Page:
Rolex Submariner: The Ultimate Guide to the World’s Leading Luxury Dive Watch

Rolex Submariner: The Ultimate Guide to the World’s Leading Luxury Dive Watch

Few watches have achieved the worldwide fame and collectibility of the Rolex Submariner, one of the very first purpose-built dive watches and the one that established the formula that so many others still emulate. Nearly every luxury divers’ watch on the market today owes some stylistic debt to the Submariner, which remains to many collectors the gold standard of the category. The Submariner’s association with James Bond, which stems from its being worn by Sean Connery in the iconic movie role, doesn’t hurt its case either. Here’s what you need to know about the Rolex Submariner and why it continues to be an industry trendsetter in the modern day.

Origins: The Rolex Oyster Case

Rolex Oyster Mercedes Gleitze ad

While most watch historians rightly pinpoint the 1950s as the era that gave rise to the modern, purpose-built diver’s watch, Rolex began paving the way as early as the 1920s. Hans Wilsdorf, who founded Rolex in 1905 and moved its headquarters to Geneva, Switzerland in 1919, was one of the earliest and most prominent proponents of making wristwatches more waterproof. It was a challenge that had plagued watchmakers for years, ever since pocket watches began fading from common usage in favor of the wrist-worn timepieces that gained wide acceptance in the wake of World War I. Wilsdorf’s 1926 invention, the so-called Oyster case, proved to be (no pun intended) a watershed for an evolving industry. Its innovative design combined a threaded, hermetically sealed caseback and a crown that screwed securely into the side of the case for a water resistance never before achieved in watches. It took its name from the bivalve mollusk whose traits it emulated, except that its function was the opposite, with the two “shells” of the case clamping tight to keep water outside, rather than inside.

Rolex Oyster watch 1926

The first Oyster watches, released in 1926 (example above), took their name from the groundbreaking invention. One year later, in what would become the first of many celebrity-driven marketing initiatives over the years, Rolex partnered with Mercedes Gleitze, a British professional swimmer, for a widely publicized campaign. Gleitze wore a Rolex Oyster watch on a necklace during her first (unsuccessful) attempt to become the first woman to swim the English Channel. The watch was still ticking when she returned to shore, allowing Rolex to tout the waterproofness of its watch in a big way in subsequent advertisements.

Bathyscaphe Trieste

Rolex’s partnerships with record-seeking pioneers in the realm of ocean exploration continued into the following decades, culminating in 1953 with the first expedition of the Bathyscaphe Trieste (above), a manned submersible research vessel designed by Swiss inventor and explorer Auguste Piccard. For that historic mission off the Isle of Capri, in which the Trieste descended 3,138 meters to the bottom of the Mariana Trench in the Mediterranean Sea, Rolex produced a prototype wristwatch called the Deepsea. The bulky, rugged timepiece, attached to the outside of the Trieste’s hull, survived the extreme submergence and was still running when the vessel returned to the surface — much to the delight of Rolex’s marketing team, which was preparing for the launch of a professional- and consumer-targeted watch that same year, a watch that was neither as massive nor as waterproof as the Deepsea prototype, but historic in its design and capabilities nonetheless.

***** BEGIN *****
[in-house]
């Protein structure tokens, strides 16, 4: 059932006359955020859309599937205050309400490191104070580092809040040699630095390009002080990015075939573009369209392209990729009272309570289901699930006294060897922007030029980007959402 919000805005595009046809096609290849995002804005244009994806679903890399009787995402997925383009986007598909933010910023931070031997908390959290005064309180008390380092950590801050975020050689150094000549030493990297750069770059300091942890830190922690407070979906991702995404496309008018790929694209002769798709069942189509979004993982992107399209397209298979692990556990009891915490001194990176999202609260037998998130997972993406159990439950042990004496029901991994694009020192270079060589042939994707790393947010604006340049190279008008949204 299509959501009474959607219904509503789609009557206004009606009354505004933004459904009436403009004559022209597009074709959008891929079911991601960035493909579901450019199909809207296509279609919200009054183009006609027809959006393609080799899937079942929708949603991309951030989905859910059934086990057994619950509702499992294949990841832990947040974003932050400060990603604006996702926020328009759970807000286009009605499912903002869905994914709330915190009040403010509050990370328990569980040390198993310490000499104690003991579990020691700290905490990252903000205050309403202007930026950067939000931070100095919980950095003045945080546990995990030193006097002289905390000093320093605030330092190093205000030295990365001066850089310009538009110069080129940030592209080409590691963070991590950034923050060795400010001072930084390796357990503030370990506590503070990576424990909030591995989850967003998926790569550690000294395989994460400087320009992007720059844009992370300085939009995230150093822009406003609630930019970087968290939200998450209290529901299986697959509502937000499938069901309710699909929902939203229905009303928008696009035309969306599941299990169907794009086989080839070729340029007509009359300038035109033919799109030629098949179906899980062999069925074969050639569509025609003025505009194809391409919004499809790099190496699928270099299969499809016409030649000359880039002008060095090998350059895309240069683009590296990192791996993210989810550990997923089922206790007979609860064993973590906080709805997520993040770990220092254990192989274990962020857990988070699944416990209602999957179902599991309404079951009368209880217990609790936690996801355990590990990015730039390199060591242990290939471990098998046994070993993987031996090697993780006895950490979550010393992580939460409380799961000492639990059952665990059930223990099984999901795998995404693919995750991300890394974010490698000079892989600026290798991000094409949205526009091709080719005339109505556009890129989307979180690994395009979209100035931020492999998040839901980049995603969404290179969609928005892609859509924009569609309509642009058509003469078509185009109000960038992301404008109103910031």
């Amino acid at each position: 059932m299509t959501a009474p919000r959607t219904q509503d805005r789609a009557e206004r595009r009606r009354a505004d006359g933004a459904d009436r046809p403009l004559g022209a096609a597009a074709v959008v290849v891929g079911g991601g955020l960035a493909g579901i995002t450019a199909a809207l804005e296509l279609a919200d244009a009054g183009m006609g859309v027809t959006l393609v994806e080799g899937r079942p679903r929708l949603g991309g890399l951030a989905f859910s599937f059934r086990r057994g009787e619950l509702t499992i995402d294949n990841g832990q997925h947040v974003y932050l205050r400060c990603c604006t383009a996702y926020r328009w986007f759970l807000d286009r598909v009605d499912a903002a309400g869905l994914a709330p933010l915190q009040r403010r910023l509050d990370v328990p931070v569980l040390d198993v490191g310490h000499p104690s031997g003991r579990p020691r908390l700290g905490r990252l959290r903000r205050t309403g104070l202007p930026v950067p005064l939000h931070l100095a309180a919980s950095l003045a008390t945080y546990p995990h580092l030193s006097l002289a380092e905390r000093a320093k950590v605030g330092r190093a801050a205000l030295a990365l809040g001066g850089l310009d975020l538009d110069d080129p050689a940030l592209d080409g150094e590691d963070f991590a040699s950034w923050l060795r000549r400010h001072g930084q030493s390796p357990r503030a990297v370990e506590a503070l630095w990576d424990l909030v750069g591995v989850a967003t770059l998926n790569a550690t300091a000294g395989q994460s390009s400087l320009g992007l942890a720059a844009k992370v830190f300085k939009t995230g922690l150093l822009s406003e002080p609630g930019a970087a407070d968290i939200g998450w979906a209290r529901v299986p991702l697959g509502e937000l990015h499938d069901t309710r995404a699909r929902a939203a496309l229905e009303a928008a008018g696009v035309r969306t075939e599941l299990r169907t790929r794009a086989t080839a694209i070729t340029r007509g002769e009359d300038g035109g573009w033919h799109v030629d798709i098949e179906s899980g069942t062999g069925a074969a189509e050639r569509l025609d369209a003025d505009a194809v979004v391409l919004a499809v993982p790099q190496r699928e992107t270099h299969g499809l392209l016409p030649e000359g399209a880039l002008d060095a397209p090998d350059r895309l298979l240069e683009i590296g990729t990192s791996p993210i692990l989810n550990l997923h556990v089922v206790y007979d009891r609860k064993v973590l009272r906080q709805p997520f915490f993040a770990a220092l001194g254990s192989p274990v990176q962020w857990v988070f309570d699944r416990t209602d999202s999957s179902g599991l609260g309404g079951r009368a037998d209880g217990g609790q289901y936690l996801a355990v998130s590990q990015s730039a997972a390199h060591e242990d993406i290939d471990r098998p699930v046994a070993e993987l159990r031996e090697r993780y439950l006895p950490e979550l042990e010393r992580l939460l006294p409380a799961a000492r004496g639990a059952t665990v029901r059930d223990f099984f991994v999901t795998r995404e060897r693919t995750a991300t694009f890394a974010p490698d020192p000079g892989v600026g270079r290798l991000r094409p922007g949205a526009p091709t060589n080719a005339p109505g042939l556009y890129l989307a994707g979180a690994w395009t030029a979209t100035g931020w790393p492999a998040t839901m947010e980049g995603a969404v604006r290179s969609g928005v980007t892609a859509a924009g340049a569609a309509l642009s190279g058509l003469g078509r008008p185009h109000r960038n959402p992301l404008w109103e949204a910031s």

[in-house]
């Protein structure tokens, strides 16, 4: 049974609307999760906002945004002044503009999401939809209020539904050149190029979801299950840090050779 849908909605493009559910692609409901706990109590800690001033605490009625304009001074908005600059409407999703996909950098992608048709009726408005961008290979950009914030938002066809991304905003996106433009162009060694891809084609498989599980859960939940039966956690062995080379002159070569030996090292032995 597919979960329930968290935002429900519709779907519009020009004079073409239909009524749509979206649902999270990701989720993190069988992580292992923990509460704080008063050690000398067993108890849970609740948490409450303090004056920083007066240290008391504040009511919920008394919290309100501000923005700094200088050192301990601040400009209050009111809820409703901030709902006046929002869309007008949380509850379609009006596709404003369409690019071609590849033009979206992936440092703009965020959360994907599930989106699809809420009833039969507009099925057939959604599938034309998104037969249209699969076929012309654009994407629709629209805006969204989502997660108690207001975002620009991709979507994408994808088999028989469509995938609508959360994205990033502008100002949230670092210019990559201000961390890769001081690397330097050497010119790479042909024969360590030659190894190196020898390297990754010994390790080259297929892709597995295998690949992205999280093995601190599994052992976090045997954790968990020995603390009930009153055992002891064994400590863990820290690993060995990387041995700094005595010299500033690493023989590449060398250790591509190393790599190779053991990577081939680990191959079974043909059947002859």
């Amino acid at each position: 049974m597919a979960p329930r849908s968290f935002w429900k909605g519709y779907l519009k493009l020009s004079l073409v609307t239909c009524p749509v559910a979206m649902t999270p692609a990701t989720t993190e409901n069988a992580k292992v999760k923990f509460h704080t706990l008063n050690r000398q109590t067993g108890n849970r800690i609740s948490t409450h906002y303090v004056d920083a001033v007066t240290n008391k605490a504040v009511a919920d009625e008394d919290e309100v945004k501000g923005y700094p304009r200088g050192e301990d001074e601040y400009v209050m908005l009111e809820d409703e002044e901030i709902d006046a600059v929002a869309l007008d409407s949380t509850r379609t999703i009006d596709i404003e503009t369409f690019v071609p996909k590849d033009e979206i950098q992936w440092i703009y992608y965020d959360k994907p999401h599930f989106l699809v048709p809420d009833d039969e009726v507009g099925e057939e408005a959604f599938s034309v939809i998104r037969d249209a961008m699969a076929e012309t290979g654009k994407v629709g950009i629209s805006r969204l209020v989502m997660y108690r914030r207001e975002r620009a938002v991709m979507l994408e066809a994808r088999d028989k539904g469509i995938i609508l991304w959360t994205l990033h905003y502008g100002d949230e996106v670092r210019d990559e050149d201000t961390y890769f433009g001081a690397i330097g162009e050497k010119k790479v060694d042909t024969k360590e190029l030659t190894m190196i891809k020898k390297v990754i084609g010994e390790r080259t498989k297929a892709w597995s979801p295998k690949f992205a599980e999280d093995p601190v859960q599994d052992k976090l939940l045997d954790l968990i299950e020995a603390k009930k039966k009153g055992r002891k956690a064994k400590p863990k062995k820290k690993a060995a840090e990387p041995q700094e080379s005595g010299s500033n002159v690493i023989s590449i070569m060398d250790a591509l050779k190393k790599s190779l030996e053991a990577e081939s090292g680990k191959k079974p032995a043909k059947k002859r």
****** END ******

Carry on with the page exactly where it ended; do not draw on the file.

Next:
1953: The First Submariner

Jacques Cousteau

Like other now-iconic Rolex models — like the GMT-Master that followed on its heels — the development of the Submariner came in response to consumer demand brought about by a cultural shift. After World War II, diving had evolved to become a recreational and commercial pursuit rather than strictly a military skill set, and the historic invention of the Aqua-Lung by Jacques Cousteau (above) ensured that this new generation of recreational divers — called SCUBA divers, for their use of “Self-Contained Underwater Breathing Apparatus” like the Aqua-Lung — could remain underwater for longer periods. Thus, a new type of watch was needed that not only could remain reliably waterproof at greater depths but also enabled a diver to keep track of his air supply. 

Panerai Radiomir with Rolex Oyster caseRolex’s Oyster watches, while rightly touted for their robustness and water resistance, were not built to these modern dive-watch standards, but Rolex had, in fact, already contributed its expertise to some of history’s first purpose-built dive watches, for the Florentine firm Panerai in the 1930s and ‘40s. These watches (as above), issued to Italian Navy frogmen during World War II, were assembled by Rolex and featured Oyster cases whose cushion shape detracted from their water resistance. Omega, Rolex’s longtime rival, had taken another stride forward in 1948 with the release of the first Seamaster, not technically a watch for diving but a “town, sea, and country” dress watch that used a pioneering waterproof technology, centered around the use of a rubber O-ring gasket of the type used in submarines to seal the crown and case against leaks. (The first Seamaster divers’ watches equipped with this technology wouldn’t appear until 1957.)